1. Todd, Betsy MPH, RN, CIC


What we know now about this emerging global threat.


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Until recently, Zika virus was thought to cause only mild to moderate infection, and no serious complications or deaths had been reported.1, 2 However, reports of a dramatic increase in the birth of microcephalic infants during the recent epidemic of Zika virus in Brazil led the World Health Organization (WHO) to declare Zika-associated microcephaly a global health emergency.3 But as with any emerging infection, it may be some time before questions about transmission and the full spectrum of disease are fully answered. This brief overview addresses several common concerns.

Figure 1 - Click to enlarge in new window Countries and territories in the Americas with active Zika virus transmission. Image (C) Centers for Disease Control and Prevention.

Zika is an arbovirus (meaning it is carried by arthropods, an invertebrate that includes insects).4 It is spread by mosquitos of the genus Aedes, the same mosquitos that spread Chikungunya and dengue.1Aedes aegypti is found in the United States as far north as Washington DC.5A. albopictus is probably also capable of transmitting Zika, and its U.S. range can extend as far north as New York City or Chicago.4 These mosquitoes bite during the day as well as at night.1 Infected human and nonhuman primates appear to be the main reservoirs of the virus,6 providing virus-rich blood to the insect vectors.


The virus can spread without its mosquito intermediary in limited ways. It has been identified in amniotic fluid and the placenta,7, 8 and can spread from mother to baby during the early perinatal period.1, 9 Sexual transmission has also been documented.9 The virus has been detected in asymptomatic blood donors, so blood transfusions (and by extension, likely organ transplantation) provide another mode of transmission.9 There have been no reports of infants infected through breastfeeding.9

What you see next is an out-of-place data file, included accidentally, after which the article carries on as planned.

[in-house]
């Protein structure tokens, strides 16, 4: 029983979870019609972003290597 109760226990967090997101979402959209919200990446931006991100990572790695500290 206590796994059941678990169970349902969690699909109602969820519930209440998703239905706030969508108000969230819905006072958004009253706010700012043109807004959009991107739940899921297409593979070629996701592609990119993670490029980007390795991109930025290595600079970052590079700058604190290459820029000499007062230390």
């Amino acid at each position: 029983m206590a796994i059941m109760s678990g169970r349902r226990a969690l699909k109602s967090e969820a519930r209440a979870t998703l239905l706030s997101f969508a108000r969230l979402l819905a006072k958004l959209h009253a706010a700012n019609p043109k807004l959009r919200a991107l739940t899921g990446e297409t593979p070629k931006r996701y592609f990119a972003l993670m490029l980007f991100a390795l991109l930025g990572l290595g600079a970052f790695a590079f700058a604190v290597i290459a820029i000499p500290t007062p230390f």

What are its symptoms? It's estimated that only 20% of people infected with the Zika virus experience symptoms.1 When symptoms do occur they tend to be mild and nonspecific. Fever, maculopapular rash, joint pain, or nonpurulent conjunctivitis usually appears two to seven days after the bite of an infected mosquito.1, 2 (The incubation period can range from three to 12 days.2) Whether symptomatic or asymptomatic, the infection is thought to confer lasting immunity.1 There is no specific antiviral treatment for Zika infection.6


Zika and microcephaly. There are many known causes of microcephaly, including several infections in the womb, maternal malnutrition or exposure to toxins during pregnancy, and genetic abnormalities such as Down syndrome.10 Case-control studies are currently under way in Brazil to delineate the association between the virus and microcephaly, the role of any cofactors, and the true magnitude of the problem. Although the association between Zika and microcephaly is not fully understood, the seriousness of the problem led the Centers for Disease Control and Prevention (CDC) to take the unprecedented step of advising pregnant women to avoid travel to areas in which Zika is being actively transmitted.11 It also advised that men who have traveled to these areas avoid sexual contact or use condoms.12


The virus can be detected using reverse transcriptase-polymerase chain reaction (RT-PCR) testing, which can be performed at the CDC Arbovirus Diagnostic Laboratory and at some state or local health departments.13 Zika tests are not yet commercially available. Clinicians should report suspect cases to their local health department.